Christmas postcard date unknown, circa 1900.

Christmas postcard date unknown, circa 1900. (Photo credit: Wikipedia)

Two weeks ago I did my volunteer bit, and manned (why don’t we say womanned??) the Charity Kiosk in a big Cape Town  Shopping  Mall selling Christmas cards.  Its  a dying tradition –  the customers were 95%  the elderly, and they all said “just one pack this year, dear; we can’t send cards like we used to,  the  cost of overseas postage makes it very expensive”.  I know what they mean! In  years past we all had lavish, loopy string of cards that constantly dropped the cards on the carpet.  Every flat surface in the lounge would be decorated with cards that constantly fell over … it was all part of the Christmas season.  Now I stick mine up on the inside of the front door, and enjoy the bright colours and Northern Hemisphere snow/robins/holly …. okay, I’m  wallowing in sentimental nostalgia. Live with it.  This year’s crop is very modest, but I treasure my overseas friends and relatives who make the effort and send cards.

And what about the Annual Family Christmas Bulletin , usually crammed on to 1 x A4 sheet, printed both sides in teeny font and single spacing.  There’s a detailed account of hordes of people that you don’t know – whothe hell are Robert? Jemima? Koosie?  –  outlining in careful detail EVERYTHING these strangers have done during the year.  Oh boy. This is where blogs come into their own. And even Facebook , for that matter. At least on FB the space limitations curb the relentless detail. Plus you get pix, which are generally more interesting that the news report.

The Woman who went to Bed for a Year  by Sue Townsend – contains a breathless account of a British housewife’s marathon Christmas preparations. For me this section was the only enjoyable part of a grim tale; most of the fictional family should have been shot at birth.  But reverting to the annual frenzy of shopping, cooking:  Why do we do this to ourselves?   I have many memories of gigantic Christmas lunches, eaten on sweltering hot afternoons, leaving us comatose like pythons for days afterwards.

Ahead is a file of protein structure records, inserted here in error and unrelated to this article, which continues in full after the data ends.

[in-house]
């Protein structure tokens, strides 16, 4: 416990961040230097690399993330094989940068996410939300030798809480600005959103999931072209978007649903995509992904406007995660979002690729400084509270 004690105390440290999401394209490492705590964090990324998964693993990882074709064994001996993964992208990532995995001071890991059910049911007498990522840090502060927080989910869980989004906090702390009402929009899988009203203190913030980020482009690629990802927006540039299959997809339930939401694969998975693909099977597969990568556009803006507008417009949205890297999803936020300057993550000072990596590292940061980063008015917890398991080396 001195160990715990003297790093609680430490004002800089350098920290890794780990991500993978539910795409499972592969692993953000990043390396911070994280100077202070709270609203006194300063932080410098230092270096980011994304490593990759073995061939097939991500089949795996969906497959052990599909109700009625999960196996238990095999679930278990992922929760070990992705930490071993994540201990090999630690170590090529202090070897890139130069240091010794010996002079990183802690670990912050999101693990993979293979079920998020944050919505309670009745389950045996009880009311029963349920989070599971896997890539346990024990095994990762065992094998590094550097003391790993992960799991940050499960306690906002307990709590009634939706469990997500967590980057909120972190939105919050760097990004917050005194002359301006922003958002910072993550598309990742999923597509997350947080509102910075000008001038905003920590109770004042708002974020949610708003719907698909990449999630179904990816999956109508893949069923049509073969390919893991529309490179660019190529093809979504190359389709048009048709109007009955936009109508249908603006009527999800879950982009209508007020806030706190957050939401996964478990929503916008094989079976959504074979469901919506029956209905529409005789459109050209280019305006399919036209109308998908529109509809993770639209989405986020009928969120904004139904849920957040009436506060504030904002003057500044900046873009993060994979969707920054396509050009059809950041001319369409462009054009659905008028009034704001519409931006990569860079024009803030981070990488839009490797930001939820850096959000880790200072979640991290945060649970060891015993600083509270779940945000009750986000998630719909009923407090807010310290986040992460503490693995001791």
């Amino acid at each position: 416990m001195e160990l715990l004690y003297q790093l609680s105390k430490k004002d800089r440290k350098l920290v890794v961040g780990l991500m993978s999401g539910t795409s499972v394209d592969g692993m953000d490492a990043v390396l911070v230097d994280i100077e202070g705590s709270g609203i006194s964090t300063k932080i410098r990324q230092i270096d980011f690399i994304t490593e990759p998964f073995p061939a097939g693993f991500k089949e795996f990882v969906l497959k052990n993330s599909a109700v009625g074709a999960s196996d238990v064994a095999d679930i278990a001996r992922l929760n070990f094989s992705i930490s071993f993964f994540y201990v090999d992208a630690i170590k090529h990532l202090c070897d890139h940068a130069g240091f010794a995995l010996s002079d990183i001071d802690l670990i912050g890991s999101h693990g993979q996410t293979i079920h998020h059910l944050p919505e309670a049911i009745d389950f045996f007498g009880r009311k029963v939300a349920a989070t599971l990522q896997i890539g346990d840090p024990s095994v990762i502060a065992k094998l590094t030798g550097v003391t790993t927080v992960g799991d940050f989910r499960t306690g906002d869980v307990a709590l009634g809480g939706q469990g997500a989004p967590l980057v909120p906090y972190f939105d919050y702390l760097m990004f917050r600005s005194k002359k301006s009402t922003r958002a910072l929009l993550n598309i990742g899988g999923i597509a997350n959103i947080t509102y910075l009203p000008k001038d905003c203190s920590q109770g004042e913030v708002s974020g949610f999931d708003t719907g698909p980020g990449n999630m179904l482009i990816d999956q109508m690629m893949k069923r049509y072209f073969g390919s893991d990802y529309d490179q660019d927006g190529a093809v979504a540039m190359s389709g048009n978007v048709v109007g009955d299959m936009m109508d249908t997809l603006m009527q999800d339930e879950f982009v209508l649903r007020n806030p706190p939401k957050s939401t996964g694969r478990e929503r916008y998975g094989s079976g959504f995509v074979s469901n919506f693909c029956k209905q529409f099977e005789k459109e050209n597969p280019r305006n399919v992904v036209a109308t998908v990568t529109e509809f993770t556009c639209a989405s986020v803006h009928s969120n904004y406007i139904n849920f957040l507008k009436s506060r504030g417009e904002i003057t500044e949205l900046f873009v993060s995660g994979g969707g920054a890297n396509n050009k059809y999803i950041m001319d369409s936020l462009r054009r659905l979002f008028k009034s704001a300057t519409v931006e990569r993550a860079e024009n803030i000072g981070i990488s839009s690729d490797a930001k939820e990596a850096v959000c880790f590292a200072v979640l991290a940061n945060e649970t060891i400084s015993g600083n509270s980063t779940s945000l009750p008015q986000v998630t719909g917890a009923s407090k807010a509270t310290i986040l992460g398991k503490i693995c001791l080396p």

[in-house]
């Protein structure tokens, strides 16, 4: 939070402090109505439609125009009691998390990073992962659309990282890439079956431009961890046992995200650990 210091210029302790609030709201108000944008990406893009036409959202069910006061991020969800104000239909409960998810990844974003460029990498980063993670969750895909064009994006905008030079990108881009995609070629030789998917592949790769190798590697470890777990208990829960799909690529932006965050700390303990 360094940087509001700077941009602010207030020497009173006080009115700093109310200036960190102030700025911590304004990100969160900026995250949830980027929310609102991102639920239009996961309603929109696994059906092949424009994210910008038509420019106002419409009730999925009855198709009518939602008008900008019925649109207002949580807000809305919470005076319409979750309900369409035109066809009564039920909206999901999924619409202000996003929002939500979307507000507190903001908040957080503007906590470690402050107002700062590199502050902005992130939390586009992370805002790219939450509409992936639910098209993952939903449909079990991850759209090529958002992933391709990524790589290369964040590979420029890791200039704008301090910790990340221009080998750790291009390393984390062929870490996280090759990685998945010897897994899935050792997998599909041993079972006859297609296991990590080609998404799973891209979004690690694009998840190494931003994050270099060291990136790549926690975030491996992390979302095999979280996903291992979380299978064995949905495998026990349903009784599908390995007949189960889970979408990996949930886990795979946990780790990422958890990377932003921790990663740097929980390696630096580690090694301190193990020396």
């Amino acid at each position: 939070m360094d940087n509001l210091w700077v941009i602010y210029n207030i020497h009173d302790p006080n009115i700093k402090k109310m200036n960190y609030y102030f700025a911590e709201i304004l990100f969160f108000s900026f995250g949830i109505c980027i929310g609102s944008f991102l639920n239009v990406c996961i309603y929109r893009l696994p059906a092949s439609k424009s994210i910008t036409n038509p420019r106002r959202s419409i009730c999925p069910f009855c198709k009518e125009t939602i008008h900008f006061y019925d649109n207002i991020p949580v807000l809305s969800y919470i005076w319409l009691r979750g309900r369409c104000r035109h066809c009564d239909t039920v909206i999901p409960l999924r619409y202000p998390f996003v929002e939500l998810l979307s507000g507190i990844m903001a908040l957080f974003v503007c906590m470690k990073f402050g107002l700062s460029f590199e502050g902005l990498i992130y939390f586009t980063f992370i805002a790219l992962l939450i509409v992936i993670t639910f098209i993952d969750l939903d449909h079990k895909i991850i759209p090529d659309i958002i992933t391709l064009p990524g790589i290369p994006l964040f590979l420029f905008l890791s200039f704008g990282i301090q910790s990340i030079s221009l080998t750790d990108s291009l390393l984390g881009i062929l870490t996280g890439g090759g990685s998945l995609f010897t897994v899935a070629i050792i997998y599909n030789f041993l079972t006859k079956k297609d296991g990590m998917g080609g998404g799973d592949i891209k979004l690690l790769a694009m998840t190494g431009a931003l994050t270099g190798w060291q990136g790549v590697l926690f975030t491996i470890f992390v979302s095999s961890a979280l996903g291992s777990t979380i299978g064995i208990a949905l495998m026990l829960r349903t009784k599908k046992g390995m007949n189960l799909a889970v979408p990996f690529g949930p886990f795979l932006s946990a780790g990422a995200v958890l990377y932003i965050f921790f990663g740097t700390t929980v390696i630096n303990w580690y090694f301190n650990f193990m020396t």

I recall one year  when sanity prevailed – well, sort of – when my Durban family served a hot, traditional cooked dinner on Christmas Eve and served a banquet of cold meat and salads and trifle etc etc  on The Day.  A much better approach, don’t you think?

And this leads me to one of my pet hates: paper hats out of Christmas Crackers.  I hate them with a passion.  My hat never fits.  Because December 25th is always boilingly hot, I’m  hot and sweaty even in repose, so sitting at the festive table, I’m as hot as the roast turkey, I’m steaming like the veg, and my jolly red paper crown sticks to my perspiring forehead and leaves a red tide mark on my face, to match my scarlet cheeks – I’m a female version of rubicund Santa Claus. Groan.

Despite my cranky curmudgeonly griping, I do enjoy Christmas. Theoretically its the Season of Goodwill, and I say “aye’ to that notion. Let’s spread more of it, with gay abandon – let’s all be happy, and generous. Just for one day of the year – can we all try, please?




  1. Mmmm….. The goode olde days….
    Makes me feel really and truly old.
    What happened to those big Christmas hot lunches? The Christmas Eve Celebrations, and Santa knocking at the door. The sound of children laughing and giggling, the anticipation of opening gifts?